The mogul who wants YouTube to face the music - to the tune of $1bn

Threats of legal action have been spelt out to the Google-owned company by lawyers for Irving Azoff

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YouTube faced a possible $1bn (£644m) lawsuit last night after being accused of short-changing artists ranging from Pharrell Williams to the Eagles, by failing to pay required performance rights.

Threats of legal action have been spelt out to the Google-owned company by lawyers for Irving Azoff, a music industry heavyweight in Los Angeles, who, through his new company, Global Music Rights, represents the financial interests of some of the world’s top music artists and acts.

At the heart of the dispute are some 20,000 songs for which Global manages the performance rights and which are being offered to subscribers of YouTube’s new paid-content service, Music Key. According to Mr Azoff, YouTube either hasn’t paid for the rights for those songs, including ones by George Gershwin, Boston, Smokey Robinson and Chris Cornell, or, if they have, haven’t offered the documentation to prove it.

Global is demanding that it take down all of the 20,000 songs or face legal action. So far there has been no sign of the company complying with the demand. It has, however, asked Global to identify each song or segment it is concerned about and to provide the URL or web addresses.

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Short-changed?: Pharrell Williams

But the pressure on YouTube to do more may be growing. “This will result in someone blinking, and if it is not them, there will be a billion-dollar copyright infringement lawsuit filed,” Howard King, a lawyer for Global, told The Hollywood Reporter, saying that YouTube will be “adversely impacted” if the case goes to litigation. “It seems silly that they would let this be the test case.”

While Mr Azoff’s clients stand to reap significant rewards if he is successful, the ripples would be certain to spread through the whole industry which in the past decade has seen its old money-making models destroyed by the onset of digital sharing and also piracy.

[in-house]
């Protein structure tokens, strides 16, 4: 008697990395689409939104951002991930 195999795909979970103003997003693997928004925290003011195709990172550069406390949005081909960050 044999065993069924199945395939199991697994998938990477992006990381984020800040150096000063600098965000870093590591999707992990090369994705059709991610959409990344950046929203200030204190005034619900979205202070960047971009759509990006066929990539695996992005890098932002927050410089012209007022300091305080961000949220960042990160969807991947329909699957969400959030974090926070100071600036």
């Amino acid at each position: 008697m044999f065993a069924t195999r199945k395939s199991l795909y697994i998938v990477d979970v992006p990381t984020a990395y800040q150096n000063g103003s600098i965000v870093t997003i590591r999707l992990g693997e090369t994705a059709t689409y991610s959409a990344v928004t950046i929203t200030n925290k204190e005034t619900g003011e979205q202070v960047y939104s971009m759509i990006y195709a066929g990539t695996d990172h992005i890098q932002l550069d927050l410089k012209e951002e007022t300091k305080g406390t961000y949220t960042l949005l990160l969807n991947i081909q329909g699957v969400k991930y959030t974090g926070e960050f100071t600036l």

Moreover, the issue of performance rights payments could apply to music-sharing companies beyond YouTube, Spotify for instance. But talking to The Hollywood Reporter, Mr Azoff made clear that going after the Google subsidiary has become almost personal for him.

He is targeting the company “because they are the ones that have been least co-operative and the company our clients feel are the worst offenders,” he told the trade paper. “It’s also their attitude.”

With his promise to hunt down what he believes is owed them, Mr Azoff has through his new company signed up about 42 artists.  He said earlier this month that as far as he was concerned they and other music performers are being “massively underpaid” for their songs that are being digitally shared.

YouTube’s request for the URL’s of each disputed song has meanwhile been met by ridicule at Global. “It is disingenuous that they can keep their hands over eyes until we tell them the URL,” Mr King complained. “They know where it is. We don’t want this to become whack-a-mole.” He contends that YouTube had the technology to find every song that is at issue and “remove it in a millisecond”.

In a letter dated 4 December, a lawyer for Google, David Kramer, accused Global of attempting to “circumvent” a notice-and-takedown process” put in place by Congress precisely to “handle situations like this”. He called the legal position being adopted by Global “misguided”.